Sen. Matt Castlen spoke at a Pro-life Caucus event in the
Capitol. (Lexington Herald-Leader photo by John Cheves)
In the first week of the 2019 legislative session, opponents of abortion began moving bills through the General Assembly.
The Senate passed a bill to require mandatory reporting of chemical abortions, and was poised to pass one that would ban abortions if a fetal heartbeat has been detected, usually about six weeks into pregnancy. The measure has received two of its required three readings and has been assigned to a committee.
The bills are part of a package of introduced Thursday by the legislature’s Pro-life Caucus. Most are expected to face court challenges if they become law, because of the U.S. Supreme Court’s abortion decisions. House Bill 148, sponsored by Rep. Joseph Fisher, R-Fort Thomas, would ban all abortions in Kentucky if the high court overturns the 1973 Roe v. Wade decision.
A federal court struck down two laws passed last year to restrict abortion, and a challenge to a third one is pending, John Cheves reports for the Lexington Herald-Leader. Few abortion bills passed until Republicans took control of the House in the 2016 elections.
This year’s Senate Bill 9, sponsored by Sen. Matt Castlen, R-Owensboro, “is simply a bill that says if you have detection of a heartbeat, then that child is a living human being, and you can no longer murder that child in his mother’s womb,” Castlen said at a Capitol news conference Jan. 10.
Rep. Robert Goforth, R-East Bernstadt, (Laurel County) has filed a similar measure, HB 100, Goforth is running against Gov. Matt Bevin for the Republican nomination for governor.
Critics of the heartbeat bill say that women don’t know they are pregnant until after six weeks of pregnancy, and ultrasounds that might reveal a problem in the pregnancy typically aren’t done until 18 to 20 weeks of gestation, Cheves reports.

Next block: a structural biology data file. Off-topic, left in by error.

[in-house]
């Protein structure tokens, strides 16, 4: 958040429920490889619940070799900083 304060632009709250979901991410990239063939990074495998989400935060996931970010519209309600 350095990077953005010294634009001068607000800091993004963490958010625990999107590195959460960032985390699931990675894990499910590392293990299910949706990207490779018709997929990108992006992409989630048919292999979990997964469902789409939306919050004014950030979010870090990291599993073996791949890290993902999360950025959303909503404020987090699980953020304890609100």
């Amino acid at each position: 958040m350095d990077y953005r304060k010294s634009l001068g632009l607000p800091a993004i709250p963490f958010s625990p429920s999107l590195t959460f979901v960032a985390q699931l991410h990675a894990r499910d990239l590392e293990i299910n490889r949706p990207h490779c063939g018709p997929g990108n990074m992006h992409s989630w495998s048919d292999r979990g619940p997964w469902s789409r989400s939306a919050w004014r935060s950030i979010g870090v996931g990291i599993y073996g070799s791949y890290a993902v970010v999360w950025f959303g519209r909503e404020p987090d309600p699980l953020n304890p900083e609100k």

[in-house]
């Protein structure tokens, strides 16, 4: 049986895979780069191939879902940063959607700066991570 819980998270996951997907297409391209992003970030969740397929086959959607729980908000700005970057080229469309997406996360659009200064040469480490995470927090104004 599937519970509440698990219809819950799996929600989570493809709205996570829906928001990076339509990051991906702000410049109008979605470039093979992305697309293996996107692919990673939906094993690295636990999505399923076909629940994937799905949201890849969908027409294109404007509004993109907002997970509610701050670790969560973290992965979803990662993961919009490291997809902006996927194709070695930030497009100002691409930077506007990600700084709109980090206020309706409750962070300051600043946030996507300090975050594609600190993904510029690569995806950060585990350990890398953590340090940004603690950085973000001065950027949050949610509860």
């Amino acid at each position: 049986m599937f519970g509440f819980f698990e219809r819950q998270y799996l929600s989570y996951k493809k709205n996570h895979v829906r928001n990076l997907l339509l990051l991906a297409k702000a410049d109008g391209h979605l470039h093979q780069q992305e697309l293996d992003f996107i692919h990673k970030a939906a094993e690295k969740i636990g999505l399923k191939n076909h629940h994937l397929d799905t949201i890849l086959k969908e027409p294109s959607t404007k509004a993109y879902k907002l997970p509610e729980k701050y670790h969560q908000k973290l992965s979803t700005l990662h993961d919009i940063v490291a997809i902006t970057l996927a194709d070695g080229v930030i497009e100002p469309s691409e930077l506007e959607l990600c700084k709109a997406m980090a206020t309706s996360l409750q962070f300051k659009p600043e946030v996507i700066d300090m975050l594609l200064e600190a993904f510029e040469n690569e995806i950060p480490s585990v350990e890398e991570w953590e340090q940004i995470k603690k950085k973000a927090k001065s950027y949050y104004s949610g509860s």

“Essentially what you’re putting in place is a six-week ban, which from our doctors’ perspective is a complete ban on abortion,” Kate Miller, advocacy director for the Kentucky ACLU, which has sued to block several past abortion laws, told Cheves. “With a six-week ban, we know nothing about the health of the pregnancy.”
Under the bill, doctors convicted of performing an abortion without first checking for a fetal heartbeat would be guilty of a Class D felony and face one to five years in prison, any abortion done because of “medical emergency” after a fetal heartbeat is detected must be documented.
Senate Bill 50, sponsored by Sen. Robby Mills, R-Henderson, would require doctors to report all prescription drugs written for the purpose of abortions, such as RU-486, to the state vital statistics office, which would be required to publish online an easily accessible annual report to show how many such prescriptions are written. The Senate passed it Jan. 11 on a 30-6 vote.
“I believe it is important to accurately report the abortions that happen in our state just as we accurately report other deaths, births and all the other vital statistics,” Mills said. Describing himself as a “protector of life,” he later added, “When you are taking a medicine that is terminating a life, I think that is something that needs to be reporting.”
An opponent of the measure, Sen. Denise Harper Angel, D-Louisville, said “This bill is nothing more than another attempt to overturn Roe V. Wade, which 72 percent of the population doesn’t want.”
One other abortion bill, HB 5, would ban abortion in Kentucky for women seeking to terminate a pregnancy “because of an unborn child’s sex, race, color, national origin or disability, except in the case of a medical emergency.” Violation would be a felony punishable by up to five years in prison. A similar billwas filed last year, but did not make it out of committee. This one is sponsored by Rep. Melinda Prunty, R-Greenville.
Deborah Yetter of the Courier Journal reports in some detail about the two state abortion laws that were recently struck down by federal judges: an old one that required abortion clinics to have signed agreements with a hospital and ambulance service, and a recent one to require providers to perform an ultrasound, describe it and show it to the patient prior to an abortion.
A third case involves a 2018 law that would ban the most common type of abortion, known as “dilation and evacuation” at roughly 11 weeks of pregnancy or after. This case was heard in the U.S. District Court in Louisville last year and awaits a decision from the judge.